Joaquin Rafael Phoenix (born October 28, 1974) is an American actor, producer, and animal rights activist.
Phoenix’s life is remarkably simple compared to what people might imagine. He lives with Mara in the Hollywood Hills (he’s never been married and has no children) and is usually asleep by 9 p.m. and up at 6. When he’s not working his daily routine consists of answering emails, ‘‘chilling’’ with his dog, meditating, taking a karate class, eating lunch, reading scripts and dinner — but for most of last year he’d been on location. He watches documentaries on Netflix (and he watched the 10-hour true-crime doc ‘‘The Staircase’’ recently because Mara wanted to) but rarely watches new movies. When asked if any recent films have excited him, he thinks about it, stuck, and then answers, genuinely surprising himself: ‘‘ ‘Moana’! I thought it was beautiful.’’ (He later corrects himself and says it was actually ‘‘The Lost City of Z,’’ James Gray’s latest — Phoenix has starred in four of Gray’s seven films.)
Twelve years ago Phoenix went into rehab for alcoholism. ‘‘I really just thought of myself as a hedonist. I was an actor in L.A. I wanted to have a good time. But I wasn’t engaging with the world or myself in the way I wanted to. I was being an idiot, running around, drinking, trying to screw people, going to stupid clubs.’’ There was no intervention, Phoenix says, he just checked himself in. ‘‘I thought rehab was a place where you sat in a Jacuzzi and ate fruit salad. But when I got there they started talking about the 12 steps and I went: ‘Wait a minute, I’m still gonna smoke weed.’ ’’ He offers a startled, questioning look, and then later admits: ‘‘I think at the core of the program is a spirituality that is important to me, but . . . I am a hippie, you know.’’ Though he still drinks when he flies (the last drink he had was a month ago on a flight to London) he has stopped smoking marijuana. ‘‘There’s too many things I enjoy doing and I don’t want to wake up feeling hungover. It’s not a thing I fight against — it’s just the way I live my life. Some of it’s probably age.’’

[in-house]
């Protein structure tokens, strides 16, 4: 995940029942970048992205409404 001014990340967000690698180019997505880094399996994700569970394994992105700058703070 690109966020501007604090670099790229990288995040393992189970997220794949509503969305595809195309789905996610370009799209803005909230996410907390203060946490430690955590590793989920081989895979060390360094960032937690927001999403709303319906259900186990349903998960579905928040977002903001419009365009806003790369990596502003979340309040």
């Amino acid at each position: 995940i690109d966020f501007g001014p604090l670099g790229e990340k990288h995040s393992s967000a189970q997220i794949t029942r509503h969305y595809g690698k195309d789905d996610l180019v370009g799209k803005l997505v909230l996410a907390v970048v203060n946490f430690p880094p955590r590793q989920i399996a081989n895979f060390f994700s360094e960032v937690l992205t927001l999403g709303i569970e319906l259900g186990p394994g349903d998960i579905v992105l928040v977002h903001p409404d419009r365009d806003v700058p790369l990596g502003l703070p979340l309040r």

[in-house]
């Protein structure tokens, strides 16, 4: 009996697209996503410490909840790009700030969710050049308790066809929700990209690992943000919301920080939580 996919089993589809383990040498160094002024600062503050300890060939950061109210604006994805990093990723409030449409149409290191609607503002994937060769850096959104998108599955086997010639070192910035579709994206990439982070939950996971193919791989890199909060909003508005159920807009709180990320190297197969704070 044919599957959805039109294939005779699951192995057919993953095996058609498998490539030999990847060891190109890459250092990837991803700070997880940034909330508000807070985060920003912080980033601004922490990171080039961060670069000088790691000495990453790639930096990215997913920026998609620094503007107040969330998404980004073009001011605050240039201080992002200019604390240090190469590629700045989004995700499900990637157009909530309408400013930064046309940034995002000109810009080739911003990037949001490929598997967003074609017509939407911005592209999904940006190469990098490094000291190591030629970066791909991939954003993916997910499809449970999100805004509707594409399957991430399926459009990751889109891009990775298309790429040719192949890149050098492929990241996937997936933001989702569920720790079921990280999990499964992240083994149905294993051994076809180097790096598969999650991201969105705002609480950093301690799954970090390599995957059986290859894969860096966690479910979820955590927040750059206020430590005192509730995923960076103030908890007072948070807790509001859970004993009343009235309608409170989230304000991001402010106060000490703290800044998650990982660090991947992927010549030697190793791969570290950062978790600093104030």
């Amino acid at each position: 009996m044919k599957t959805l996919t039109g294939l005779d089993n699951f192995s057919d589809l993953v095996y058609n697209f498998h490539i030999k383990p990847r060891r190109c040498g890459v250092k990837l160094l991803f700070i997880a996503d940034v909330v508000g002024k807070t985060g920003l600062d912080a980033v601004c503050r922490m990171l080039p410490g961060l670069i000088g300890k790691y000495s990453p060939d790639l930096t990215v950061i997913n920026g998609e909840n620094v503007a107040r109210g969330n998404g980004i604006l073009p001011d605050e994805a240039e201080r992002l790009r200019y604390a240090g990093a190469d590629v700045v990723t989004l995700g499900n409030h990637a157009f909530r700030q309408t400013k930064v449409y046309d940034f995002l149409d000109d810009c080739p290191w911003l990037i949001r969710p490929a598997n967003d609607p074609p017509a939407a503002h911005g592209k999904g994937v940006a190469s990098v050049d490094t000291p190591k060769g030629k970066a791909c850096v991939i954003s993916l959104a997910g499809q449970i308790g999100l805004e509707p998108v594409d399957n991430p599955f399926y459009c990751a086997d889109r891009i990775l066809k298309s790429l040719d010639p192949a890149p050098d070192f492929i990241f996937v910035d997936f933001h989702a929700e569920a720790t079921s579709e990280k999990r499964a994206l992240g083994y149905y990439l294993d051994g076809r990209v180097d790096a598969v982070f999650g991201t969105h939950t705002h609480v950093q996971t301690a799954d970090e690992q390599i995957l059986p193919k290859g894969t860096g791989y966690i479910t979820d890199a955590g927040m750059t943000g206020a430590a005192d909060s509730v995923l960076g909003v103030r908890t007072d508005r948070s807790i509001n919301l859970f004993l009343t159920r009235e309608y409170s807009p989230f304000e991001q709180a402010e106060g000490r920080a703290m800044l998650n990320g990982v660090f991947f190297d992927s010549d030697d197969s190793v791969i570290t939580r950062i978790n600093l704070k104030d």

On Losing 52 Pounds for Joker
Before undergoing an extremely restrictive diet, Phoenix met with a doctor to ensure his health wasn’t put at risk. “It’s something I’ve done before and you work with a doctor regimented and overseen and safe,” he told Access Hollywood. (In fact, he worked with the same doctor who helped him drop weight for 2012’s The Master, which also coincidentally earned him an Oscar nomination for Best Actor.) Most of the process involved restricting calories in a short time span so that his character would appear malnourished, with his ribs and spine protruding.
Initially, Phillips was a bit nervous. “It was already like June and he hadn’t started [losing weight] and we start shooting in September,” he said. And he’s like, 180 pounds. He wasn’t fat but we’re talking about getting to 125 pounds.”
Rumors swirled that Phoenix ate only an apple a day to prep for the role, but he brushed that one off. “It wasn’t an apple a day. No, you’ve also got lettuce and steamed green beans,” he said.
However, in an interview on Jimmy Kimmel Live last October, Phoenix admitted the process was “difficult” physically and even walking up flights of steps “takes like 30 seconds” to “talk yourself into it” (making his now-iconic stair dance scene even more meaningful).
He also explained that he obsessed over even tiny changes in figure. “So much of what’s difficult is waking up every day and being obsessed over, like, 0.3 pounds. Right? And you really develop a disorder,” he revealed to the Associated Press.
However, Phoenix said the weight loss also gave him a sense of control and the confidence to dig deep into the Joker’s persona.“I felt like I could move my body in ways that I hadn’t been able to before. And I think that really lent itself to some of the physical movement that started to emerge as an important part of the character,” he told the AP.
Still, speaking at the Venice Film Festival last August, Phoenix was clear about the ramifications of taking such extreme measures for Joker, which is nominated for a total of 11 Academy Awards. “As it turns out, that impacts your psychology,” he said, “and you really start to go mad when you lose that much weight in that amount of time.”